Intergenerational narratives of citizenship among EU nationals in the UK after Brexit: new article in Ethnic and Racial Studies

Becoming or not becoming British? Marie Godin and Nando Sigona look into naturalisation decision making among EU citizens in the UK after Brexit in a new open access article published in Ethnic and Racial Studies.

Postcards from ...

The share of British naturalization applications by EU citizens increased in the aftermath of the 2016 EU referendum. This article looks into the range of motivations informing decisions to become British or not among EU families from new and old EU member states.

This open access article contributes to scholarship on migrants’ lived experiences of naturalization by adopting a family-centred approach to explore intergenerational and intersectional dynamics in citizenship decision making. Naturalization involves personal and collective reckoning with a sense of loss of status and imagined future. We argue that rather than a “premium”, naturalization is framed by many EU citizens as a response to a perceived loss of status (defensive narrative) and threat (protective narrative). This process is mediated and negotiated within the household, and the narratives of naturalization are embedded in participants’ social positioning and shaped by their social statuses and senses of entitlement.

To read the article:…

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Reflections on Refugee Backlash and Gendered Harms

by Sandra Pertek (@sandrapertek), IRiS, University of Birmingham Within a window of 15 hours, I virtually travelled in time zones from GMT -5 to GMT +5. These journeys reminded me yet again about some of the most haunting downfalls of humanity. First, I participated in the Bold New Voices in Migration Research Conference organised by the Immigration Initiative... Continue Reading →

Mapping the field: Migration Studies

We are pleased to launch a new series of blog posts aimed at providing insights into the key themes, centres of production and geographical foci in migration studies today through an analysis of the coverage of some of the key academic journals in the field. The series is written and researched by the students on... Continue Reading →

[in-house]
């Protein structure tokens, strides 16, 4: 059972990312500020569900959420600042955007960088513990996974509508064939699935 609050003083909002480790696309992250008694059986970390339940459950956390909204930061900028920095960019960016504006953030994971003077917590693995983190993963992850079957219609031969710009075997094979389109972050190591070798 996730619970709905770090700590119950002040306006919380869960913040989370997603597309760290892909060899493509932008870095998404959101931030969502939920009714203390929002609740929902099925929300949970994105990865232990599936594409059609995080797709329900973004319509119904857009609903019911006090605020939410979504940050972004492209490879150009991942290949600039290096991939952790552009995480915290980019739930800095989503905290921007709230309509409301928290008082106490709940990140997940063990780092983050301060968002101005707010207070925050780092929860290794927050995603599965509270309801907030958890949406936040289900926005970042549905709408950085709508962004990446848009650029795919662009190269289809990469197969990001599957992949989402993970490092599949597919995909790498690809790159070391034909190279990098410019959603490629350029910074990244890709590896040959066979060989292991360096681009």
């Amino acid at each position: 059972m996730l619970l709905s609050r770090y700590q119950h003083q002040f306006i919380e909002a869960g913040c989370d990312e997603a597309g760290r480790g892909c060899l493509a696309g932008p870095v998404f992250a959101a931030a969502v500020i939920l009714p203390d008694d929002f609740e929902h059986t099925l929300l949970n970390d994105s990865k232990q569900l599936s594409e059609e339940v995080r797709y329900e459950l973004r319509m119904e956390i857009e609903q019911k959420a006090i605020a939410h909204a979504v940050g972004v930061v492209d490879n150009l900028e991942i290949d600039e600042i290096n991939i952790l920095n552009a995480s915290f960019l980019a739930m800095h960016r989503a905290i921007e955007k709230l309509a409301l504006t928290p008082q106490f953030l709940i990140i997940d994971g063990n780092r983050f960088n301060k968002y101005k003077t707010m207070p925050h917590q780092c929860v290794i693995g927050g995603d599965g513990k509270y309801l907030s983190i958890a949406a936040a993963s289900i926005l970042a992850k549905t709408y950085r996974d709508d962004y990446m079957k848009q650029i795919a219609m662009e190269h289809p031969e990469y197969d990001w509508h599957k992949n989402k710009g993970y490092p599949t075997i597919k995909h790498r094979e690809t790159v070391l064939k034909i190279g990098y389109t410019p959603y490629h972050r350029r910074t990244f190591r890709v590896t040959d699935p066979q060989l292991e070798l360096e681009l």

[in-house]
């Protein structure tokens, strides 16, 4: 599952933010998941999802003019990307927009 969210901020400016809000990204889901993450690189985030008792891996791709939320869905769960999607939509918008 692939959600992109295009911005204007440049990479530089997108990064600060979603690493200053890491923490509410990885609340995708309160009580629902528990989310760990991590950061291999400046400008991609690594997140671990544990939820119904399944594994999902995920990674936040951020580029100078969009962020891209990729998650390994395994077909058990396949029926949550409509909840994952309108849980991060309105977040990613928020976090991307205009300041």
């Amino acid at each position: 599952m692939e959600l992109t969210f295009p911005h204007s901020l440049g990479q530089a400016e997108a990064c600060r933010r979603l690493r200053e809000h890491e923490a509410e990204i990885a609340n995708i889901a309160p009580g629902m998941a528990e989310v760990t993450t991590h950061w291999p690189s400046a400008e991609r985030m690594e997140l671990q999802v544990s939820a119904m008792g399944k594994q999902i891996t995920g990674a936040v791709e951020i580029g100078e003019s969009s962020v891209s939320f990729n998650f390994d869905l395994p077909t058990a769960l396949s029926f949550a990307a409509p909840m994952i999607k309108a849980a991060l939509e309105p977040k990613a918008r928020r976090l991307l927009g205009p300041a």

Community sponsorship Photo Exhibition 2020

In early 2020 the University of Birmingham ran a photo competition for all volunteers and refugees involved in Community Sponsorship in the UK. A number of entries were received, with a winner announced for each group. This online exhibition is a showcase of all of the photos that were entered into the competition. Volunteer group... Continue Reading →

“It took 2 hours and one third didn’t get through”: Piloting the settled status application with Roma migrants

IRiS research fellow Dr Marie Godin and Mihai Calin Bica reveal the challenges the Settled Status application pose to Roma applicants.

EU families & Eurochildren in Brexiting Britain

By Marie Godin and Mihai Calin Bica*

Since the Brexit referendum that took place on 23 June 2016, the Roma Support Group[1], a community organisation working with Roma people in the UK, has been active in informing community members about their rights. In addition, the organisation has been involved in campaigning towards local, regional and national policy makers in order to raise awareness about the specific vulnerabilities of the Roma population and their future migration status. In that respect, it coordinated a special joint roundtable of the All-Party Parliamentary Group for Migration and All-Party Parliamentary Group for Gypsies, Travellers and Roma, which was held in July 2018[2] so Roma’s people concerns could be heard. Following that encounter, the Home Office invited the Roma Support Group to take part in monthly vulnerable user group meetings[3] in relation to the EU Exit Settlement Scheme[4].. As part…

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Eurochildren meets Keir Starmer

IRis Deputy Director discusses the findings of the ESRC-funded Eurochildren project with Labour Shadow Brexit Secretary Sir Keir Starmer.

EU families & Eurochildren in Brexiting Britain

During his visit to the University of Birmingham on 7 February, Labour Shadow Brexit Secretary Sir Keir Starmer met with Nando Sigona and the other Birmingham-based UK in a Changing Europe research projects. Eurochildren director presented some interim findings from the project, in particular concerning the mapping of 40 years of EU migration towards the UK and the responses from EU nationals to the uncertainty of Brexit.

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It’s the culture, stupid! Or is it?

By Thomas Hylland Eriksen The events in Cologne have sparked controversies across Europe. This time, the topic is not the economic and social costs of the refugee crisis, but questions concerning culture and gender. We need a proper language in which to address these issues.  There is no simple answer as to what exactly happened... Continue Reading →

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